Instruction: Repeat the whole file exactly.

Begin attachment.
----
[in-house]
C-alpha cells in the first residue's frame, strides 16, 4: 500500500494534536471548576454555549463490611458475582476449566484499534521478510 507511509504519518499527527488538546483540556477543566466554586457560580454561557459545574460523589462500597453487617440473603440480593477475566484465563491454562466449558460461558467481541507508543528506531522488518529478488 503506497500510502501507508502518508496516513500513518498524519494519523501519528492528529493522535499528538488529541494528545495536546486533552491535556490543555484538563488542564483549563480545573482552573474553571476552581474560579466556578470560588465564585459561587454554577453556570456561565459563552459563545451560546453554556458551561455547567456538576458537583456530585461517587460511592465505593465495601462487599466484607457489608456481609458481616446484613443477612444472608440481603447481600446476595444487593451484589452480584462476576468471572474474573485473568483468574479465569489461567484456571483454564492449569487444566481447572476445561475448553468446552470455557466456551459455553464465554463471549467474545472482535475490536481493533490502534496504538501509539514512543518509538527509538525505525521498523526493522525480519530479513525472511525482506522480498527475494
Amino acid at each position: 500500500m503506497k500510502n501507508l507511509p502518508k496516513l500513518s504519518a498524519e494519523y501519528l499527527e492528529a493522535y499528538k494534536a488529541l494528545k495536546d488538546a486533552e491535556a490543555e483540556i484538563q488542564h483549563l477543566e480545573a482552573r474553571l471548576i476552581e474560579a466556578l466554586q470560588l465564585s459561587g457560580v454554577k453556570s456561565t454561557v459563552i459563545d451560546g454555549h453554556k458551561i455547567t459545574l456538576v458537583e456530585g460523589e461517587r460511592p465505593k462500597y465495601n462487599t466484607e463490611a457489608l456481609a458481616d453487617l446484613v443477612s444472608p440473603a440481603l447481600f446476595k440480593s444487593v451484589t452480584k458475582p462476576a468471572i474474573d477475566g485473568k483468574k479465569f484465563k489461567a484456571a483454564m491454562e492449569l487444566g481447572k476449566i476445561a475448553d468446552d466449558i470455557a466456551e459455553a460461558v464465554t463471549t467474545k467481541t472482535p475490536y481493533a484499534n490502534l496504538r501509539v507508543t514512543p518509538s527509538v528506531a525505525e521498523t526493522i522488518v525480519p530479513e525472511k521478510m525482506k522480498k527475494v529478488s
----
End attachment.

[in-house]
C-alpha cells in the first residue's frame, strides 16, 4: 500500500494534536471548576454555549463490611458475582476449566484499534521478510 507511509504519518499527527488538546483540556477543566466554586457560580454561557459545574460523589462500597453487617440473603440480593477475566484465563491454562466449558460461558467481541507508543528506531522488518529478488 503506497500510502501507508502518508496516513500513518498524519494519523501519528492528529493522535499528538488529541494528545495536546486533552491535556490543555484538563488542564483549563480545573482552573474553571476552581474560579466556578470560588465564585459561587454554577453556570456561565459563552459563545451560546453554556458551561455547567456538576458537583456530585461517587460511592465505593465495601462487599466484607457489608456481609458481616446484613443477612444472608440481603447481600446476595444487593451484589452480584462476576468471572474474573485473568483468574479465569489461567484456571483454564492449569487444566481447572476445561475448553468446552470455557466456551459455553464465554463471549467474545472482535475490536481493533490502534496504538501509539514512543518509538527509538525505525521498523526493522525480519530479513525472511525482506522480498527475494
Amino acid at each position: 500500500m503506497k500510502n501507508l507511509p502518508k496516513l500513518s504519518a498524519e494519523y501519528l499527527e492528529a493522535y499528538k494534536a488529541l494528545k495536546d488538546a486533552e491535556a490543555e483540556i484538563q488542564h483549563l477543566e480545573a482552573r474553571l471548576i476552581e474560579a466556578l466554586q470560588l465564585s459561587g457560580v454554577k453556570s456561565t454561557v459563552i459563545d451560546g454555549h453554556k458551561i455547567t459545574l456538576v458537583e456530585g460523589e461517587r460511592p465505593k462500597y465495601n462487599t466484607e463490611a457489608l456481609a458481616d453487617l446484613v443477612s444472608p440473603a440481603l447481600f446476595k440480593s444487593v451484589t452480584k458475582p462476576a468471572i474474573d477475566g485473568k483468574k479465569f484465563k489461567a484456571a483454564m491454562e492449569l487444566g481447572k476449566i476445561a475448553d468446552d466449558i470455557a466456551e459455553a460461558v464465554t463471549t467474545k467481541t472482535p475490536y481493533a484499534n490502534l496504538r501509539v507508543t514512543p518509538s527509538v528506531a525505525e521498523t526493522i522488518v525480519p530479513e525472511k521478510m525482506k522480498k527475494v529478488s